I think that QRS experimented a few years back with using Mylar instead
of paper for music rolls. Apparently there were difficulties, probably
economic ones as well as such technical ones as Robbie mentioned,
because its use was not continued.
As Robbie said, the old green paper Wurlitzer used was very good,
stable, and longer lasting than most paper. I don't know a lot about
its manufacture. I was told by John Malone that he had it analyzed and
found a resin content in it. Visual inspection suggests it is the same
dry-waxed paper as is used today by roll manufacturers whose product is
intended for outdoor use.
One story has it that Wurlitzer imported the paper from Canada, but
most say it came from a plant in Erie(?), Pa. I have also heard that
it was the "gray music roll paper" used by Melville Clark's company,
but colored green [for Wurlitzer rolls].
Someone here on MMD actually has a couple of still-sealed drums of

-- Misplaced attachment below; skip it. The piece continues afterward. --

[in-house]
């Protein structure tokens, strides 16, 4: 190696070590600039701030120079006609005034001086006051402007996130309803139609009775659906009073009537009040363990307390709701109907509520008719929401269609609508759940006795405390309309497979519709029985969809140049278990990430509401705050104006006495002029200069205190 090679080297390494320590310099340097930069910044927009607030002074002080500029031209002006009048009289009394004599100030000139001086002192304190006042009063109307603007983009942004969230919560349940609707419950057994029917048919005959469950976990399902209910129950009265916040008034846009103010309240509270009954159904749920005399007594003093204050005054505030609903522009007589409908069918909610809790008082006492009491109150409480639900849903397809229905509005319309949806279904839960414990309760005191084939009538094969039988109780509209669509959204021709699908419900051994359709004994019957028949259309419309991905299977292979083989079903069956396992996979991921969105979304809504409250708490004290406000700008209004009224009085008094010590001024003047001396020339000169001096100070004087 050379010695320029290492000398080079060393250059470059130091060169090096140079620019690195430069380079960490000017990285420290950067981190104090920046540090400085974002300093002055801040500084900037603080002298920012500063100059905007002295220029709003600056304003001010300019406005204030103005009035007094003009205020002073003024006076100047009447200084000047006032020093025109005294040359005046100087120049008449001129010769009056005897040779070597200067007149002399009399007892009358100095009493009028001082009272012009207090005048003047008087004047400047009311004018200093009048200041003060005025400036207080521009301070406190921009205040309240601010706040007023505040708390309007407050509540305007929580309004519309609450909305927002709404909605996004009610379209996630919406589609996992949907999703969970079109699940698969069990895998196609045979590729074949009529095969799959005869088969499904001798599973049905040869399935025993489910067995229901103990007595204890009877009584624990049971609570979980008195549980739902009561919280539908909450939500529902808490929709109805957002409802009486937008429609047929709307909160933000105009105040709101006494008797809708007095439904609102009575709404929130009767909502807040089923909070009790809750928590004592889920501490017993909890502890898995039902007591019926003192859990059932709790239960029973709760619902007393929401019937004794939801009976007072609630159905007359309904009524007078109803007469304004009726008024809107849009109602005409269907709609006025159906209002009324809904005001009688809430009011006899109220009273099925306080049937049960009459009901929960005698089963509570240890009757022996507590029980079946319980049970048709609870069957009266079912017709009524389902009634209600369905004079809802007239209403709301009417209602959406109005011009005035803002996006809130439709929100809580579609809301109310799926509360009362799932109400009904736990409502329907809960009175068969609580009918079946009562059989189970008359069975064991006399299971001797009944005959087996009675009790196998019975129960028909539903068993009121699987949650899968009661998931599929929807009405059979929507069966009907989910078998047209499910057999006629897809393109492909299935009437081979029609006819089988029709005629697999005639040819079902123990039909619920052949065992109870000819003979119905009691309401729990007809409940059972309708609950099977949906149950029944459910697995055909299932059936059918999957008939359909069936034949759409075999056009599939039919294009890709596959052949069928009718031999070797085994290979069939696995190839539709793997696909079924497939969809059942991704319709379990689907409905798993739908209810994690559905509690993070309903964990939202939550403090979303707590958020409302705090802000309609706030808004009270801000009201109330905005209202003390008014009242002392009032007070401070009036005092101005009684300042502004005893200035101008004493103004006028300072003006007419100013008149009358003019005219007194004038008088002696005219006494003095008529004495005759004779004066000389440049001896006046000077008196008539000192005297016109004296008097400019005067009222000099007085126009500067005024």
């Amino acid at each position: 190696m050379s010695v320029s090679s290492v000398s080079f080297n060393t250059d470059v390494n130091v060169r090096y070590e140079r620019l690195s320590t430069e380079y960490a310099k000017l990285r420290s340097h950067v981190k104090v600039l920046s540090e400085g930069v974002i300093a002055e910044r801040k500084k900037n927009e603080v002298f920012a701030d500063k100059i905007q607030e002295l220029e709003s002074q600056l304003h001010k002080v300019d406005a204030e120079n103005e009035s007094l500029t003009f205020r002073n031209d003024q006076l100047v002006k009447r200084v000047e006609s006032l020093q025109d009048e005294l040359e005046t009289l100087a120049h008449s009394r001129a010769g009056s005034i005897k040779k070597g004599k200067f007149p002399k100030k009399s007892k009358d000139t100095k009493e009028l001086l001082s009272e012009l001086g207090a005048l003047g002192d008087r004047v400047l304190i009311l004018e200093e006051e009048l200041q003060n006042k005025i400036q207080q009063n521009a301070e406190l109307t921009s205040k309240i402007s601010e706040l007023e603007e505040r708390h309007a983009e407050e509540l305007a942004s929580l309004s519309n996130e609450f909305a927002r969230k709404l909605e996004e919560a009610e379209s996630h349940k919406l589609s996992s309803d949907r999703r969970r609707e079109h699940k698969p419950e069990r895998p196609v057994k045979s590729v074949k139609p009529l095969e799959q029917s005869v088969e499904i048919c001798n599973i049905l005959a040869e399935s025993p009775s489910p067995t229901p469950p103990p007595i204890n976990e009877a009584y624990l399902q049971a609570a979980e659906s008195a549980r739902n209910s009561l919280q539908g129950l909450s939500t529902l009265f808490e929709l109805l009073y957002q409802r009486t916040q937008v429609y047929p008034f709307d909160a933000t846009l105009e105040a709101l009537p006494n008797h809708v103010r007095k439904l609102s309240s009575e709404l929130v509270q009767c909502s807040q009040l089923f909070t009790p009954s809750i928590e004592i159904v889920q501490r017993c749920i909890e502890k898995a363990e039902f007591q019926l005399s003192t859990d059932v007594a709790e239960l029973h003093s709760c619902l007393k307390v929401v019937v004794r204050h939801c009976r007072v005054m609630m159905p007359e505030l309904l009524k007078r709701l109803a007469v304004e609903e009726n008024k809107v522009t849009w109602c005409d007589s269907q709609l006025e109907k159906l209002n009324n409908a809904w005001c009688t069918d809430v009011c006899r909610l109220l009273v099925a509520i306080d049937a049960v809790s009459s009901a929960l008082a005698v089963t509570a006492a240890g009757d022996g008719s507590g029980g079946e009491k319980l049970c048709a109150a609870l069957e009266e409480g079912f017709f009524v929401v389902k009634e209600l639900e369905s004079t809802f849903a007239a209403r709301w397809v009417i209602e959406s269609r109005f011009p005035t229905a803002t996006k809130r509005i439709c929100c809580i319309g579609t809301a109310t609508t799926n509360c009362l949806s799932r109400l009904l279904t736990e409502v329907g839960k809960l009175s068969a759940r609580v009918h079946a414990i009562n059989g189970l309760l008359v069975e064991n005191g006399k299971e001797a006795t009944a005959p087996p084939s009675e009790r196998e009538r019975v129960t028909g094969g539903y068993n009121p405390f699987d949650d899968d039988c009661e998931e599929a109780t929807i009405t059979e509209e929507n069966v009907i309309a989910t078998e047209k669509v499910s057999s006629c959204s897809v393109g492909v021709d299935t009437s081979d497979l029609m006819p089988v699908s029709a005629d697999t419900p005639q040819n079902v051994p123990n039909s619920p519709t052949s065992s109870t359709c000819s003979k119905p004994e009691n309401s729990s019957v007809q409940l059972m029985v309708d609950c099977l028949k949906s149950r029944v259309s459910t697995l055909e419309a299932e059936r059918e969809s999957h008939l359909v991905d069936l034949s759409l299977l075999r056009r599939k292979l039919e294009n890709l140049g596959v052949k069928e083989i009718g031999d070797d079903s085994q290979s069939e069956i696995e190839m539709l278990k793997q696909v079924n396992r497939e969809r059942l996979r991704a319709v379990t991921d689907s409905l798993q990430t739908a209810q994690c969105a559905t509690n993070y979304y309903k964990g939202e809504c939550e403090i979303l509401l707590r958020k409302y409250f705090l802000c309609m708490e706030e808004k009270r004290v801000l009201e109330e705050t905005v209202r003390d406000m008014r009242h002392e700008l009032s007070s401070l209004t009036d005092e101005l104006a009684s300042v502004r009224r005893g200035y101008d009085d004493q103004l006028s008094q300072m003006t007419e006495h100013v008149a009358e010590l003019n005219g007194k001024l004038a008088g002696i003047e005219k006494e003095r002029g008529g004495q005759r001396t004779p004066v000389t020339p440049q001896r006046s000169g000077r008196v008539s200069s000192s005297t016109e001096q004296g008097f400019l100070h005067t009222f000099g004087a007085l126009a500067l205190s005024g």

original Wurlitzer green paper, and perhaps markings on it may show
something, but that is doubtful because Wurlitzer must have had to cut
down the long rolls of paper as they came from the paper mill. Whereas
some perforators (including those at Play-Rite and QRS) trim the paper
as it goes through the perforator, Wurlitzer's paper was cut to exact
size before perforating. The Herschell Carrousel Factory Museum still
has one of the Wurlitzer paper slitters.
None of the above is particularly trustworthy, but is just thrown out
here prompted by Robbie's comment on Jeff Alterman's Mylar idea.